Peru’s Andean Mines Take Up Arms Against Shining Path Guerrillas
Every morning in this dusty town high in the Andes, miners head into the shafts amid barbed wire, security towers and guards armed with pistols and shotguns.
Peru’s rich Andean mines bear a growing resemblance to military camps as mining firms arm themselves against attacks by Maoist guerrillas.
Exasperated by what they call a lack of protection from police and the army, mine owners are forming armed security forces to fight a rash of Sendero Luminoso (Shining Path) incursions.
“Most mines now have their own armed groups and have hired military advisers,” said Luis Rodriguez-Mariategui, president of the Mining Society, an influential business group.
“You might call them paramilitary groups, but (they) act within the law to protect installations,” he said.
Mines form the backbone of Peru’s economy. Metals such as copper, lead and silver brought Peru $1.18 billion in exports last year, nearly half the total export income in this cash-strapped country.
Aware of the mines’ importance, Shining Path has bombed at least 11 mines and metals plants this year as part of its campaign to overthrow President Alan Garcia’s government through economic sabotage.
“Every company is taking matters into its own hands. Protecting ourselves from Shining Path has become a 24-hour task,” said the superintendent at one of five mining companies in Morococha.
Speaking on the condition that neither he nor the company be identified, he said the mine had hired nine new guards trained to shoot to kill in case of an attack.
They could get their chance at any moment.
Shining Path has boosted attacks on Centromin’s vast network of mines, refineries and railways spread across the Andean highlands where the rebels are most active.
A band of insurgents on horseback swept into Centromin’s Yauricocha copper and silver mine in March and shot dead two policemen, a security guard and another employee. Then they dynamited the mine’s machinery.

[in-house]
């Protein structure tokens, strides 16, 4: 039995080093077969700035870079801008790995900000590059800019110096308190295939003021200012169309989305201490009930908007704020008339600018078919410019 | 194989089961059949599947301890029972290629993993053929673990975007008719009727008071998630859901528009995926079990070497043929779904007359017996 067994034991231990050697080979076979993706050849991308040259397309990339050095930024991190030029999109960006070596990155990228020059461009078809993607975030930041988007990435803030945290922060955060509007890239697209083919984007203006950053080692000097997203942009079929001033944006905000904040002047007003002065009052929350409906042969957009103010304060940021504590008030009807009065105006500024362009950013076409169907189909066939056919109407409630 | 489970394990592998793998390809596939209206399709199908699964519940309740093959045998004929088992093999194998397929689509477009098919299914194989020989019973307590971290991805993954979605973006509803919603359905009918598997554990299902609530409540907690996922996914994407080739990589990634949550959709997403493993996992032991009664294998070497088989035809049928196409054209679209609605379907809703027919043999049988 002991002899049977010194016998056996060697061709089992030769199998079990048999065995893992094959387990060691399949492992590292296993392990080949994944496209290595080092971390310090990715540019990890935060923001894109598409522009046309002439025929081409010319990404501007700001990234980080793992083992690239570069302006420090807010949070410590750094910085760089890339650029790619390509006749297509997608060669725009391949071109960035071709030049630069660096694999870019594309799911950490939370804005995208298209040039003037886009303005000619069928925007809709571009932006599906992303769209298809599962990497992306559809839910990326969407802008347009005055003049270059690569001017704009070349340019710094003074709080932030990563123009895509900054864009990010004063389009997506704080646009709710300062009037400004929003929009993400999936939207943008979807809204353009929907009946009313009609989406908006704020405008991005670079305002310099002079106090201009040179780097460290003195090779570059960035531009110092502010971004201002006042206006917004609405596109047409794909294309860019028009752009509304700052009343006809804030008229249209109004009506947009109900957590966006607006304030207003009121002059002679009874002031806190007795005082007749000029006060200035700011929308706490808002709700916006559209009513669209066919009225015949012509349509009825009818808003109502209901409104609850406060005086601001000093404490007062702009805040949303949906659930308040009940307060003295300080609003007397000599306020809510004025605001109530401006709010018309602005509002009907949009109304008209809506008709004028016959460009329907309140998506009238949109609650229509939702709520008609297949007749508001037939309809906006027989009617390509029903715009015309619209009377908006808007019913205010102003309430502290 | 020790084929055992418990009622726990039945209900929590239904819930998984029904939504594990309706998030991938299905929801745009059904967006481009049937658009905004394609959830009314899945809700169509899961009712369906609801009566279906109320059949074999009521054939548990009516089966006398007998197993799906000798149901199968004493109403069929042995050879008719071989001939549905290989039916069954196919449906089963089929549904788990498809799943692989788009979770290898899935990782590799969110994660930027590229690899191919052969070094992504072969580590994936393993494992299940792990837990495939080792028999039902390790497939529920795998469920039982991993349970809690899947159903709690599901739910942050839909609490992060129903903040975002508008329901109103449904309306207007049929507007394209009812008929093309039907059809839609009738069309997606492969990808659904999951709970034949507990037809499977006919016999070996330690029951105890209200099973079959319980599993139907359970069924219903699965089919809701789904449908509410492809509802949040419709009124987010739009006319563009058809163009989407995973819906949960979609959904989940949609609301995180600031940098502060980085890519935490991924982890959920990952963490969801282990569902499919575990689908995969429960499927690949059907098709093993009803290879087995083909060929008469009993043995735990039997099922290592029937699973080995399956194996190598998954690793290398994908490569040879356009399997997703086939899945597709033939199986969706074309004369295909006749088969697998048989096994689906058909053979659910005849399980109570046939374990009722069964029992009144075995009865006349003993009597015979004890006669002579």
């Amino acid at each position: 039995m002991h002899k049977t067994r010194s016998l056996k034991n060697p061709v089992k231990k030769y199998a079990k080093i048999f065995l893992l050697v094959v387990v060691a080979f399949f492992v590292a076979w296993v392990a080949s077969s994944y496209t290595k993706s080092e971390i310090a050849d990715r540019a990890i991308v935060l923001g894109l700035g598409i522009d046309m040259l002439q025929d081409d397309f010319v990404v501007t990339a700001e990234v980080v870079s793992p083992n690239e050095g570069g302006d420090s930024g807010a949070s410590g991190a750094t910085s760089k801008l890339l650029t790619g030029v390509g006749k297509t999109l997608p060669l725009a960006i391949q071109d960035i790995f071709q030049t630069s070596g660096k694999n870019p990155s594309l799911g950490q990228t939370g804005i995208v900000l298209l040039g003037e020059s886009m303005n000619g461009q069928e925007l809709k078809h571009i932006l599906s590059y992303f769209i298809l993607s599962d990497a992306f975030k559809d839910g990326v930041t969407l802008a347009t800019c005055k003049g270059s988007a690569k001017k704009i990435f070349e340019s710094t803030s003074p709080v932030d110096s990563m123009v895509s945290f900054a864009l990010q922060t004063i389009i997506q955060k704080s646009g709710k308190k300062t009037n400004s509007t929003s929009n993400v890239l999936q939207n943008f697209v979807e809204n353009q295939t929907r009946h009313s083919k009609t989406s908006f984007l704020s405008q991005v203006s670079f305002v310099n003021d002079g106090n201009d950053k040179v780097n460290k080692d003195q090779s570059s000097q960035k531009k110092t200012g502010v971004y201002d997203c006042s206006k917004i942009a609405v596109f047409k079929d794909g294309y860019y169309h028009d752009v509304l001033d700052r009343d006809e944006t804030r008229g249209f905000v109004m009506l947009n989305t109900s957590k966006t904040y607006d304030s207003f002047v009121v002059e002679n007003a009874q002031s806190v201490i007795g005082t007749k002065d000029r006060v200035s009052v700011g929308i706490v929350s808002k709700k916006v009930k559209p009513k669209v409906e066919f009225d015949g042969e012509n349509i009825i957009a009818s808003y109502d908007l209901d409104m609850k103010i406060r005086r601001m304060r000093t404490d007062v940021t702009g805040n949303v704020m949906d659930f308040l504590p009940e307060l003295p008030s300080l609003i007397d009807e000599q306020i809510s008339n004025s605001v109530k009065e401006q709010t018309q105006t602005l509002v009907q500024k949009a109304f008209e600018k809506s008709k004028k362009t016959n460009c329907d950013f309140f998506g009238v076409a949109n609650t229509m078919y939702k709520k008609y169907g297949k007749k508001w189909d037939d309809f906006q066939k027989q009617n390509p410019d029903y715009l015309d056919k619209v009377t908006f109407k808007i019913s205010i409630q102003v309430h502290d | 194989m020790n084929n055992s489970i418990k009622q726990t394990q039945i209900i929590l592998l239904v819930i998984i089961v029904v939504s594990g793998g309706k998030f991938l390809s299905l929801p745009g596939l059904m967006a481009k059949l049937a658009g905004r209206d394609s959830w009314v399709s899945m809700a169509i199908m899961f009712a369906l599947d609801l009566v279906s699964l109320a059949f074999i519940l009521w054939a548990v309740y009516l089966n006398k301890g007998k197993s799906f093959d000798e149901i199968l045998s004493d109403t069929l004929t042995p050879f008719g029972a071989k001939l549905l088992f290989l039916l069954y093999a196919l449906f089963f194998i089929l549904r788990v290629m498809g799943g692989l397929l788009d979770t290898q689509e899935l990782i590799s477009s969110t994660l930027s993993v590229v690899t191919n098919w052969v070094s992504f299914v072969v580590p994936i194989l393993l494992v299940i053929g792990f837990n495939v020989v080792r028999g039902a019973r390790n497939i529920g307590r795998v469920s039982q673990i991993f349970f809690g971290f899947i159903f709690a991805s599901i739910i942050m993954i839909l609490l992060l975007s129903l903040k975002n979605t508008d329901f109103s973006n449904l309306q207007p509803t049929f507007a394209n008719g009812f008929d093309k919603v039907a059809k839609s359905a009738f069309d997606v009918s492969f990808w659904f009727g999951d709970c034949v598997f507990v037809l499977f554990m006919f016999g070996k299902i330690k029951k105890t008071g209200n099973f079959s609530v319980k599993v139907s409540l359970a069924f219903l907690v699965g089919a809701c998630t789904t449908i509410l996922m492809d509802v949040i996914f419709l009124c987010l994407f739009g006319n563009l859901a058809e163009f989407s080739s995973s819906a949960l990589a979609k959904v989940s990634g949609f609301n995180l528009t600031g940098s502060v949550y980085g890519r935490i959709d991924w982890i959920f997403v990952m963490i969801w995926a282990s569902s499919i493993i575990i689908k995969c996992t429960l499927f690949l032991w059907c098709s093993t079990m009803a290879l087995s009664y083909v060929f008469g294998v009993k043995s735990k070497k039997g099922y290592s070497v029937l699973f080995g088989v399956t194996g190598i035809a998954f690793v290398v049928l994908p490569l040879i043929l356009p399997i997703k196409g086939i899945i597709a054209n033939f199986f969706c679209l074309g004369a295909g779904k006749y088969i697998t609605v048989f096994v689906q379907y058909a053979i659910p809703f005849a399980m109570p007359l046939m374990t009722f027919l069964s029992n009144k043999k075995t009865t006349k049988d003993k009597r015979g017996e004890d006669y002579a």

The attack, which metals traders said cost Centromin millions of dollars, sent shock waves through mining firms.
Six weeks later, the Mining Society publicly requested that army troops guard mines and prevent Shining Path reprisals against miners working in defiance of a general strike called for central Peru by the guerrillas.
Centromin has since sent 40 policemen to guard Yauricocha and army troops patrol the hills nearby, Centromin spokesman Javier La Rosa said.
He said Centromin had also sent reinforcements to its railway between the huge Cerro de Pasco mine and smelter at La Oroya. Shining Path has bombed four out of 12 locomotives beyond repair on the railway, the lifeline for Peru’s most productive zinc and lead mine.
The growing militarization at mines has worried miners’ union leaders, who accuse security forces of abuses.
“All of Centromin’s units have been militarized . . . by troops which harass mines, rob them, spy on them and detain them arbitrarily,” Eliseo Macha, secretary-general of the Centromin Workers’ Union, told Reuters.
“Miners are living in a state of constant fear from Shining Path on one hand and security forces on the other,” he said.
But he said workers and management shared the need for some protection. At least two major union leaders have been assassinated by Shining Path “annihilation cells” since April.
Both labor leaders had resisted Shining Path efforts to infiltrate their unions. At least 250 other miners have been threatened with death by the guerrillas or shadowy right-wing groups, Macha said.
Despite the violence, mine owners say there are limits on how much they can safely arm their own forces.
Said the Morococha superintendent: “If we arm our own people too heavily, then the subversives won’t come just to bomb the mines. They’ll come to kill the guards and take their weapons.”